old within the Department of Medicine at the University of Toronto
|Smith||Canada||National survey was administered to all Canadian otolaryngologists||65 (65%)||Otolaryngologists who were identified to have a clinical practice composed of >50% rhinology (average age: 46 years)|
|Sutinen||Finland||Survey||819 (55%)||Multidisciplinary physicians (age 26 to 63 years)|
|Wakeford||United Kingdom||Interview||250 (79%)||Multidisciplinary physicians (average age: 61.4 years)|
Table 1: Characteristics of included studies
Table 2 summarizes the quality assessment of the reviewed studies. There were considerable variations in the methodological quality of the 51 studies using a quantitative methodology. The majority of studies scored highly on sample representativeness (75% of studies), justified and satisfactory sample size (90% of studies), appropriate statistical tests (59% of studies), while they primarily collected data by self-reported survey methods (90 % of studies). The majority of studies rated poorly on the ascertainment of exposure as they used non-validated measurement tools (55% of studies), and on comparability, as they did not control for any potential confounders (49% of studies). The majority of qualitative studies reviewed were found to be methodological strong, with credible results that were adjudged to be relevant to practice.
|Studies with Quantitative Methodology|
|Sample size||Non-respondents||Ascertainment of exposure||Assessment of outcome||Statistical test|
|Fletcher, Schofield ||A||A||C||A||A/B||C||A||8|
|Grauer, Campbell ||D||B||C||B||-||C||B||2|
|Jonasson, Kwakwa ||A||A||B||B||A||C||B||5|
|Meghea, Sunshine ||A||A||A||B||A/B||C||A||8|
|Pit, Hansen ||B||A||B||A||A/B||C||A||8|
|Reuben, Silliman ||A||A||A||B||A/B||C||A||8|
|Studies with qualitative methodology|
|Batchelor ||French||Hill ||Jacobson,Eran||Newton||Peisah, Gautam, Goldstein ||Quandango||Silver, Pang, Williams ||Wakeford, Roden, Rothman |
|1. Does the study address a clearly focused question/issue?||Y||Y||Y||Y||Y||Y||Y||Y||Y|
|2. Is the research method (study design) appropriate for answering the research question?||Y||Y||Y||Y||Y||Y||Y||Y||Y|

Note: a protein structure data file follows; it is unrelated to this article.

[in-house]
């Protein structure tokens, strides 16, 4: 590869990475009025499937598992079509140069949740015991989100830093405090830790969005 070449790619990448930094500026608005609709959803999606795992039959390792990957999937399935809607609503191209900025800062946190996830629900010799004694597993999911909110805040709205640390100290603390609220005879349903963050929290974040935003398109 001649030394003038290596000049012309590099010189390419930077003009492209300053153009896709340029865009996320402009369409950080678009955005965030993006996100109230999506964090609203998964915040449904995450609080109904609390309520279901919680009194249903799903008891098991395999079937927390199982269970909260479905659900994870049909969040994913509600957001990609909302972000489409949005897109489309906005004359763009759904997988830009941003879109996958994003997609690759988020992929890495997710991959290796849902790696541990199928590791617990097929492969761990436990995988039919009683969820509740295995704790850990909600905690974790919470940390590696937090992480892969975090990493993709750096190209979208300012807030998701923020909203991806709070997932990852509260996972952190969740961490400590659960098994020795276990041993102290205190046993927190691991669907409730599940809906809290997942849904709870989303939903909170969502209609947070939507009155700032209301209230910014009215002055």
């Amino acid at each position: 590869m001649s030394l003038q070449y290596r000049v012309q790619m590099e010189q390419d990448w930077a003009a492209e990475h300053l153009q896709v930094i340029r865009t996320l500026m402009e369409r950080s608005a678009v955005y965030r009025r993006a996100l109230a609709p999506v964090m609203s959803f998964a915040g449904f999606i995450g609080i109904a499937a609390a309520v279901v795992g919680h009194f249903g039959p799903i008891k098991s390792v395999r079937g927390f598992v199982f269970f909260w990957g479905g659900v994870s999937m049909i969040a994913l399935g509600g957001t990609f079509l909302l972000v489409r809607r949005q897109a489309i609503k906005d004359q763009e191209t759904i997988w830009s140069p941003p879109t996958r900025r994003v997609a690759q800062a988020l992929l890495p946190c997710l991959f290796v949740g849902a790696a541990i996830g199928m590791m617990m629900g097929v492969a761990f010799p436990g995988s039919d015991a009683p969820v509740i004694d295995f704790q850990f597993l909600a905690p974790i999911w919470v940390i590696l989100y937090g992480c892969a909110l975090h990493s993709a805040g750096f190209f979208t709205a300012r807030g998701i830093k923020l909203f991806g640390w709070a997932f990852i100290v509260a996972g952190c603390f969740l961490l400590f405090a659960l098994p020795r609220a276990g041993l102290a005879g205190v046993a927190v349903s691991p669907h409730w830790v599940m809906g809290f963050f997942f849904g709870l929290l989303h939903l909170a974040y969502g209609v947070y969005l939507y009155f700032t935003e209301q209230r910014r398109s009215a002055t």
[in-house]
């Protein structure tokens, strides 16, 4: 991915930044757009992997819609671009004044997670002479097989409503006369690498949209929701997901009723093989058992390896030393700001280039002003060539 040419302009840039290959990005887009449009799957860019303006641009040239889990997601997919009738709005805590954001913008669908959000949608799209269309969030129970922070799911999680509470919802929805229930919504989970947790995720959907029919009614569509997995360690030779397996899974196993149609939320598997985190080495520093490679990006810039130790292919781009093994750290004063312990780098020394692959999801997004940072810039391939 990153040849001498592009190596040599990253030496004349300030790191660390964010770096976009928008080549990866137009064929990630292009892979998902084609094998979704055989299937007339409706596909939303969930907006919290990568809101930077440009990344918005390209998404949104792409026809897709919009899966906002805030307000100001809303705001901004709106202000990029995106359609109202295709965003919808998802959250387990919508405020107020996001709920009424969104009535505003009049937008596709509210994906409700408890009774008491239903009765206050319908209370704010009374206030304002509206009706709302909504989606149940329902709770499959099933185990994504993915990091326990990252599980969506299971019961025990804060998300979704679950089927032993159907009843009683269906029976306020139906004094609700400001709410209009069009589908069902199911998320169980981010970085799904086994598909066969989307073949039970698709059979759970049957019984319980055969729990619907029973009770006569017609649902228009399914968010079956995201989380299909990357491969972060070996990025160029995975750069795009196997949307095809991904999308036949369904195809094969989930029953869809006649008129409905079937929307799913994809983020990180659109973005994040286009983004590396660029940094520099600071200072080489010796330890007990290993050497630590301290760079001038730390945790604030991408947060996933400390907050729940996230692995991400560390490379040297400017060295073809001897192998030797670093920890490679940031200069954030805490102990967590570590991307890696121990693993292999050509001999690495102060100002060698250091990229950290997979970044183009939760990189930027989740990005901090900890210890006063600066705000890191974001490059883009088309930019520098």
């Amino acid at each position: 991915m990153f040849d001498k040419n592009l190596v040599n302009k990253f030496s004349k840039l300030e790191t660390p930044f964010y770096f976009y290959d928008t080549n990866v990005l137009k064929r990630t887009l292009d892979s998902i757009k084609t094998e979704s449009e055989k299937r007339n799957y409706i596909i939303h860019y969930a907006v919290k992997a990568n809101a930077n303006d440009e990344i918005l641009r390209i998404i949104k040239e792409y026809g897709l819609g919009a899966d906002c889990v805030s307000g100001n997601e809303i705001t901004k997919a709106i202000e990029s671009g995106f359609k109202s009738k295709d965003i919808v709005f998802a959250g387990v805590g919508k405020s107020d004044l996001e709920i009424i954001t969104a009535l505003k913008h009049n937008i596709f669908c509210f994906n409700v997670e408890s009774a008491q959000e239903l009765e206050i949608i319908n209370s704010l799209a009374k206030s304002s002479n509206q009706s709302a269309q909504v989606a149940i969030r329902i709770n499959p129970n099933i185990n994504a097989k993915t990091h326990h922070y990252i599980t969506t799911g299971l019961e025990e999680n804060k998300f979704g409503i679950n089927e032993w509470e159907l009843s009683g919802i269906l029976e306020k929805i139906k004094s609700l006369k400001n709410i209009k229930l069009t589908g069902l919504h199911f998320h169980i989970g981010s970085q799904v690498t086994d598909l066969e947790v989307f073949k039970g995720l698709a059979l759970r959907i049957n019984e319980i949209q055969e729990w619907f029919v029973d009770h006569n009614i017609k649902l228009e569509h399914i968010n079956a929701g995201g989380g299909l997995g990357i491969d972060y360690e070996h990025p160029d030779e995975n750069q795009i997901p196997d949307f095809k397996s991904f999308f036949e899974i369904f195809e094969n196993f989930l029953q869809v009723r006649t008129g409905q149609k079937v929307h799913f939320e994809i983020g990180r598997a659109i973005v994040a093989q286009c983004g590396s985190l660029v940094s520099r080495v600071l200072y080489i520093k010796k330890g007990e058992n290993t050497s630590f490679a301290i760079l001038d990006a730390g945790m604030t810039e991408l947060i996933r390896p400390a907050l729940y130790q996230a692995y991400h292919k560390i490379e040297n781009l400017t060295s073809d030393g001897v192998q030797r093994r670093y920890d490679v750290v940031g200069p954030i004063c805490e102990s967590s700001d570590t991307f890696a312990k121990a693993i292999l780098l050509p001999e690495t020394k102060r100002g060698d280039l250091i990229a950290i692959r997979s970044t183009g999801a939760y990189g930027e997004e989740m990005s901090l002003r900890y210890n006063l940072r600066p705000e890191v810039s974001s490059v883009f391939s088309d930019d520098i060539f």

|3. Was the context clearly described?||Y||Y||Y||Y||Y||Y||Y||Y||Y|
|4. How was the fieldwork undertaken? Was it described in detail? Are the methods for collecting data clearly described?||Y||Y||Y||Y||Y||N||Y||Y||N|
|5. Could the evidence (fieldwork notes, interview transcripts, recordings, documentary analysis, etc.) be inspected independently by others?||N||Y||Y||N||Y||Y||Y||Y||N|
|6. Are the procedures for data analysis reliable and theoretically justified? Are quality control measures used?||N||Y||Y||N||Y||N||Y||Y||N|
|7. Was the analysis repeated by more than one researcher to ensure reliability?||N||Y||Y||Y||Y||N||N||Y||N|
|8. Are the results credible, and if so, are they relevant for practice?||Y||Y||Y||Y||Y||N||Y||Y||Y|
|9. Are the conclusions drawn justified by the results?||Y||Y||Y||Y||Y||Y||Y||Y||Y|
|10. Are the findings of the study transferable to other settings?||Y||N||Y||Y||Y||N||Y||N||N|
Table 2: Studies withquantitative and qualitative assessment
Physician Retirement Age
Several studies examined the age that physicians expected to retire, and/or the age they actually retired (Table 3). The most commonly reported average age for actual and expected retirement was between 60 and 69 years, respectively. The majority of physicians’ reported actual retirement age was found to be consistent with their expected retirement in all studies where the actual and expected retirement ages were jointly reported.
|50-59 years||60-69 years||>70 years||“Never”|
|Expected Retirement Age||Burke 
|Batchelor ||Draper |
|Actual Retirement Age||Baker 
Table 3: Expected and actual physician retirement age*
Reasons for Retiring Early